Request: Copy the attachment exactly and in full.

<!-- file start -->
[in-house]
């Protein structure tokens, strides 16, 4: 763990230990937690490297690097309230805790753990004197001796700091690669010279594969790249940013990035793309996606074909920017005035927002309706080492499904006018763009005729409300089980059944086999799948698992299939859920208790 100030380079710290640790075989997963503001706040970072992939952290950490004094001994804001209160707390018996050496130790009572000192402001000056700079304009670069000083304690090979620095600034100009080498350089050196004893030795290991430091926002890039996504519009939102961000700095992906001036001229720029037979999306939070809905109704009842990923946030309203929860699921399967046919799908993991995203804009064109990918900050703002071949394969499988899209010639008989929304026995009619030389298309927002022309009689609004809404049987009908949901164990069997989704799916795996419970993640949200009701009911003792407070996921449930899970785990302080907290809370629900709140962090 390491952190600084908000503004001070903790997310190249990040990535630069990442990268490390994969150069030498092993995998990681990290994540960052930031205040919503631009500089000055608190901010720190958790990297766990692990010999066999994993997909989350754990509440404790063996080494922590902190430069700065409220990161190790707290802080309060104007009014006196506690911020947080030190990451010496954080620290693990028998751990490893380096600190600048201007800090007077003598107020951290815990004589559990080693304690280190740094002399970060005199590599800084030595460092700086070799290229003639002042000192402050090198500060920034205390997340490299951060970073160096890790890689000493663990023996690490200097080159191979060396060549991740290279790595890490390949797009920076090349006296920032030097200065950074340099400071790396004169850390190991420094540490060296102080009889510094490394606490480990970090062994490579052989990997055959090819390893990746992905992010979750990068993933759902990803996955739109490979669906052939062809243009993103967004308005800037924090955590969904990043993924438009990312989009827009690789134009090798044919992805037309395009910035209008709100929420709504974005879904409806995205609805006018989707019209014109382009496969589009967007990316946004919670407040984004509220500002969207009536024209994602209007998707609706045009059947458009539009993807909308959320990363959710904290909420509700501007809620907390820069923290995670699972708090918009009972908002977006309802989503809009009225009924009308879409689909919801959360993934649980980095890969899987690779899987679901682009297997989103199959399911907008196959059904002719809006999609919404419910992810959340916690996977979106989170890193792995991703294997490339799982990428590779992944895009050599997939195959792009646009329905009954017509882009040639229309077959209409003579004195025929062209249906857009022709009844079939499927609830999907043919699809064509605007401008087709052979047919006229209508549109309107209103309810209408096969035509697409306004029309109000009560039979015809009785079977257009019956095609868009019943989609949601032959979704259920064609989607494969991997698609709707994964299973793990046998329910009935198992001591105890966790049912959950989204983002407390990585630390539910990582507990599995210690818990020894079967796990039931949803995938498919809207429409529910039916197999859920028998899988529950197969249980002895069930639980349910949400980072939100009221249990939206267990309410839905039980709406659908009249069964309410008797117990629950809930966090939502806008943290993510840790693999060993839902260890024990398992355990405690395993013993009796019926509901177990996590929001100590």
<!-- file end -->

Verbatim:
[in-house]
């Protein structure tokens, strides 16, 4: 763990230990937690490297690097309230805790753990004197001796700091690669010279594969790249940013990035793309996606074909920017005035927002309706080492499904006018763009005729409300089980059944086999799948698992299939859920208790 100030380079710290640790075989997963503001706040970072992939952290950490004094001994804001209160707390018996050496130790009572000192402001000056700079304009670069000083304690090979620095600034100009080498350089050196004893030795290991430091926002890039996504519009939102961000700095992906001036001229720029037979999306939070809905109704009842990923946030309203929860699921399967046919799908993991995203804009064109990918900050703002071949394969499988899209010639008989929304026995009619030389298309927002022309009689609004809404049987009908949901164990069997989704799916795996419970993640949200009701009911003792407070996921449930899970785990302080907290809370629900709140962090 390491952190600084908000503004001070903790997310190249990040990535630069990442990268490390994969150069030498092993995998990681990290994540960052930031205040919503631009500089000055608190901010720190958790990297766990692990010999066999994993997909989350754990509440404790063996080494922590902190430069700065409220990161190790707290802080309060104007009014006196506690911020947080030190990451010496954080620290693990028998751990490893380096600190600048201007800090007077003598107020951290815990004589559990080693304690280190740094002399970060005199590599800084030595460092700086070799290229003639002042000192402050090198500060920034205390997340490299951060970073160096890790890689000493663990023996690490200097080159191979060396060549991740290279790595890490390949797009920076090349006296920032030097200065950074340099400071790396004169850390190991420094540490060296102080009889510094490394606490480990970090062994490579052989990997055959090819390893990746992905992010979750990068993933759902990803996955739109490979669906052939062809243009993103967004308005800037924090955590969904990043993924438009990312989009827009690789134009090798044919992805037309395009910035209008709100929420709504974005879904409806995205609805006018989707019209014109382009496969589009967007990316946004919670407040984004509220500002969207009536024209994602209007998707609706045009059947458009539009993807909308959320990363959710904290909420509700501007809620907390820069923290995670699972708090918009009972908002977006309802989503809009009225009924009308879409689909919801959360993934649980980095890969899987690779899987679901682009297997989103199959399911907008196959059904002719809006999609919404419910992810959340916690996977979106989170890193792995991703294997490339799982990428590779992944895009050599997939195959792009646009329905009954017509882009040639229309077959209409003579004195025929062209249906857009022709009844079939499927609830999907043919699809064509605007401008087709052979047919006229209508549109309107209103309810209408096969035509697409306004029309109000009560039979015809009785079977257009019956095609868009019943989609949601032959979704259920064609989607494969991997698609709707994964299973793990046998329910009935198992001591105890966790049912959950989204983002407390990585630390539910990582507990599995210690818990020894079967796990039931949803995938498919809207429409529910039916197999859920028998899988529950197969249980002895069930639980349910949400980072939100009221249990939206267990309410839905039980709406659908009249069964309410008797117990629950809930966090939502806008943290993510840790693999060993839902260890024990398992355990405690395993013993009796019926509901177990996590929001100590």